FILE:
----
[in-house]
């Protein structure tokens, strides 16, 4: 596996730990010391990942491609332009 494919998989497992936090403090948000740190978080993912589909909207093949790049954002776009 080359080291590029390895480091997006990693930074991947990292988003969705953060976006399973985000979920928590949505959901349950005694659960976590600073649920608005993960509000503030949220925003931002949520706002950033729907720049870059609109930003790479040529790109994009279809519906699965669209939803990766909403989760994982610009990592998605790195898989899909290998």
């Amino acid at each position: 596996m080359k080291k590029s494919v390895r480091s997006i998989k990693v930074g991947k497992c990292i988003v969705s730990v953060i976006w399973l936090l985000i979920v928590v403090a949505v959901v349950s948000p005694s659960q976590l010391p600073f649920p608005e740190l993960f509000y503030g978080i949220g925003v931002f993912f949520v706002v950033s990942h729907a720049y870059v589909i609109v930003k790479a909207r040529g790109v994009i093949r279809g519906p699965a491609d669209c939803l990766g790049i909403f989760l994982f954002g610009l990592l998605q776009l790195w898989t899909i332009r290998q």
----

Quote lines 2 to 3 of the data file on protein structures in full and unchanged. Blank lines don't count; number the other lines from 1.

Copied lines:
């Protein structure tokens, strides 16, 4: 596996730990010391990942491609332009 494919998989497992936090403090948000740190978080993912589909909207093949790049954002776009 080359080291590029390895480091997006990693930074991947990292988003969705953060976006399973985000979920928590949505959901349950005694659960976590600073649920608005993960509000503030949220925003931002949520706002950033729907720049870059609109930003790479040529790109994009279809519906699965669209939803990766909403989760994982610009990592998605790195898989899909290998």
């Amino acid at each position: 596996m080359k080291k590029s494919v390895r480091s997006i998989k990693v930074g991947k497992c990292i988003v969705s730990v953060i976006w399973l936090l985000i979920v928590v403090a949505v959901v349950s948000p005694s659960q976590l010391p600073f649920p608005e740190l993960f509000y503030g978080i949220g925003v931002f993912f949520v706002v950033s990942h729907a720049y870059v589909i609109v930003k790479a909207r040529g790109v994009i093949r279809g519906p699965a491609d669209c939803l990766g790049i909403f989760l994982f954002g610009l990592l998605q776009l790195w898989t899909i332009r290998q």